a tribute to leo

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Leo Adler left $20 million to Baker City in 1995. Twenty years later, his foundation is worth $24 million, and the trustees have awarded $27 million in scholarships and grants.

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  • Baker City Herald

    DFriday, June 19, 2015A TribuTe To Leo

    By Lisa BrittonFor the Baker City Herald

    Leo Adler died more than 20 years ago, but the man still walks among us today.

    Those are the words of Gene Rose, Adlers longtime attorney and a trustee of the Leo Adler Foundation.

    Hes going to be here forever. For all time, Rose says.

    Leo Adler was born June 21, 1895, in Baker City.

    His family moved into a two-story Italianate house on Main Street when he was four, and thats where he lived for the rest of his life, until his death on Nov. 2, 1993, at age 98.

    His first love and only love was Baker, Rose says. I have never met a man more dedicated to a community than Leo.

    When Rose moved his law practice from Baker to Ontario in 1953, Adler was not impressed.

    He was so unhappy about that, Rose says.

    Adler switched to a differ-ent local lawyer, but rehired Rose when Rose returned to Baker in 1985.

    I helped him with the document that now controls where his money goes, Rose says.

    So just who was Adler, whose legacy will continue indefinitely?

    He was a man who built a business in magazine distribution, and was a very savvy investor.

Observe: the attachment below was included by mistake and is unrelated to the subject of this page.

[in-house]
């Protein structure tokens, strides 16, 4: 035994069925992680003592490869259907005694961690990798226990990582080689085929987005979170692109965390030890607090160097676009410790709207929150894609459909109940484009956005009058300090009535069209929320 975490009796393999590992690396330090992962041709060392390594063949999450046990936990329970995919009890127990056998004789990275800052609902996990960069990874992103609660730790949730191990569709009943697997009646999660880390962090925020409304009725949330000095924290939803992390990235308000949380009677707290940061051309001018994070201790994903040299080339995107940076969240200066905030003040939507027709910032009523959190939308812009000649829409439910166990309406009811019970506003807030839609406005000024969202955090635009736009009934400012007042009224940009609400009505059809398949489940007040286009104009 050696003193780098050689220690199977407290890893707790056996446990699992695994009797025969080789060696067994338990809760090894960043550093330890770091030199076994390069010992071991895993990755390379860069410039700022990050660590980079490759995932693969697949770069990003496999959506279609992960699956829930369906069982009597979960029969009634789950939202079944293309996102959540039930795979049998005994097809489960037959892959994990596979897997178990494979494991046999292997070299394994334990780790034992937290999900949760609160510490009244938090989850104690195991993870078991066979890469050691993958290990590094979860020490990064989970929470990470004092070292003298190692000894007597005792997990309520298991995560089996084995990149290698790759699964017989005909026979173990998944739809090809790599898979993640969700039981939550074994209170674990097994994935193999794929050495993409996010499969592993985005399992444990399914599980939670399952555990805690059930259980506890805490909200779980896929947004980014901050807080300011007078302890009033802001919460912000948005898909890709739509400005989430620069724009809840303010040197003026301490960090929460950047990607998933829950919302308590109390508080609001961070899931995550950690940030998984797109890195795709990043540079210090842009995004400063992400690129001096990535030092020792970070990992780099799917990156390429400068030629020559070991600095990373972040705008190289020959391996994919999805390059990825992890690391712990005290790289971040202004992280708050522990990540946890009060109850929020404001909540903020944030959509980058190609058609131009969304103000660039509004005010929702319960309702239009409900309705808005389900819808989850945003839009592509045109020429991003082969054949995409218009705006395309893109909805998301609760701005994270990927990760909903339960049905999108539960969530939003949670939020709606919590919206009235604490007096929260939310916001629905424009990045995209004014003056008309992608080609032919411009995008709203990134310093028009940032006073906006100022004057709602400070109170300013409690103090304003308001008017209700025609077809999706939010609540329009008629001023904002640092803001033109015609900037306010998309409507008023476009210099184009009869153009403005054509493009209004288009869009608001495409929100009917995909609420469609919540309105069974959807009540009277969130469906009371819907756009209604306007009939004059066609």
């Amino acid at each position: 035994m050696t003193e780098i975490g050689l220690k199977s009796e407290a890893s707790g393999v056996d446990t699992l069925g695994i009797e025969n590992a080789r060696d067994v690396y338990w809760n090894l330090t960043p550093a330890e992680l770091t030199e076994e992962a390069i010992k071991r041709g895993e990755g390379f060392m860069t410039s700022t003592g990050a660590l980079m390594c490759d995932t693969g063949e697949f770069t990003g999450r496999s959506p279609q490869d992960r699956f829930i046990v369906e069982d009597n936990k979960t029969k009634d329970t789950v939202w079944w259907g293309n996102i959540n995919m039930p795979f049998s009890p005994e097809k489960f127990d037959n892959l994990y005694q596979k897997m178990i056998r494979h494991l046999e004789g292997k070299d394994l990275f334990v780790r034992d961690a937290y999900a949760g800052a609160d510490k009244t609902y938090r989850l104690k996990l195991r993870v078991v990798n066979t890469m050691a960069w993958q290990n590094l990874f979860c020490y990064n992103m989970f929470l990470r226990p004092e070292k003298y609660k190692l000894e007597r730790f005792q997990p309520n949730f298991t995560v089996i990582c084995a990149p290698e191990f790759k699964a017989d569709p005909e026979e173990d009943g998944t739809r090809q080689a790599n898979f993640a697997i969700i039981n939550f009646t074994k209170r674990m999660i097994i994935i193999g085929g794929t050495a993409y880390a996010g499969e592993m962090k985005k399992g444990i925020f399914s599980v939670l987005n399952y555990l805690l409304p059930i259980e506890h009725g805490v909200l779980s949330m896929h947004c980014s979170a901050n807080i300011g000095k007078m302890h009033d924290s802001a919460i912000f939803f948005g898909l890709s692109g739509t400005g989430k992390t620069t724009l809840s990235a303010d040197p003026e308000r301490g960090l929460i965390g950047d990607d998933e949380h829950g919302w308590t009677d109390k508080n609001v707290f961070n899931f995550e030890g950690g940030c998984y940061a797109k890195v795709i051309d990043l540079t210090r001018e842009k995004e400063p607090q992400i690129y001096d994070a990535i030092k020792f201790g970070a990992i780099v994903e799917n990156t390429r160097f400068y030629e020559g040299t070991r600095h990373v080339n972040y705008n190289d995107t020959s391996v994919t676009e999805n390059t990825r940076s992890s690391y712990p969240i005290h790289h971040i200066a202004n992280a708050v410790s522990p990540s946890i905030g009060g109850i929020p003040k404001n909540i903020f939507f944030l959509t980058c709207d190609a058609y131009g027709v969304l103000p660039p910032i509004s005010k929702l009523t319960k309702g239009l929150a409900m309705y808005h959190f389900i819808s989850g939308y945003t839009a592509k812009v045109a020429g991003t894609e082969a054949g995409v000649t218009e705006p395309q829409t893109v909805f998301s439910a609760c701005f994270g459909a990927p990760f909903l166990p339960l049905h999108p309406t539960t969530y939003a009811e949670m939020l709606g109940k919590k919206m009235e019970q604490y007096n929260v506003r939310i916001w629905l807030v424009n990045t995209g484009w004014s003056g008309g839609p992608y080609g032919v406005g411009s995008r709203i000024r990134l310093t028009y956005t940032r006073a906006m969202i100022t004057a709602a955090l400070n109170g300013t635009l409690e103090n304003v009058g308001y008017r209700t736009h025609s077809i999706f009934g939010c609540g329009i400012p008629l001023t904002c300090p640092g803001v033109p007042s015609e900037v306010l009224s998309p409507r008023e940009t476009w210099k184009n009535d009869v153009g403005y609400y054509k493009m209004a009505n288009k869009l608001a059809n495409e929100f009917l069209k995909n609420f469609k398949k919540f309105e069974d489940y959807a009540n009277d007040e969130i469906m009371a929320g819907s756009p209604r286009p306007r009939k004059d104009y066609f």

He also considered Baker his family.

    As he aged, Adler slowly closed off sections of his large house, and by the time of his death he used only the kitchen, his office and his bedroom and bath-room.

    He never spent any money on updating the house never even added

    electrical outlets for the sec-ond story.

    Rose said visitors wouldnt enter through the front door for fear of falling through the floor.

    But Adler did give his money to worthy organiza-tions and projects.

    Norm Kolb was Adlers longtime accountant. He said each year Adler would come in with his tax infor-mation all typed up, includ-ing his income for the year.

    Hed say, Norm, this is what its going to be. How much can I give away?

    His willAs per his will, his money

    established the Leo Adler Foundation with the direc-tion that 60 percent go to college scholarships and 40 percent to community grants.

    But neither Rose nor Kolb knew how much Adler was worth.

    He didnt even know, Rose says of Adler.

    His stock certificates were stored in a safe deposit box.

    He was an investor, not a speculator, Kolb said. He bought stock. He listened and took their advice.

    It took two days to sort through Adlers papers, and then the news came that this man, who never spent any money on his house, had left more than $20 million to benefit the com-munity.

    I knew what was in the will, Rose says. Baker was born again.

    Since 1995, when the

    Foundation started doling out Adlers money, it has given out $16,894,474 in scholarships to students from Baker County and North Powder.

    Community grants total $10,814,274.

    We get the incredibly hard job to give this money out, Rose said of the trust-ees, who include himself, Norm Kolb, Dianne Elling-son, Tabor Clarke, Chuck Hofmann, Jack Wilson and Michael Sullivan, who rep-resents U.S. Bank.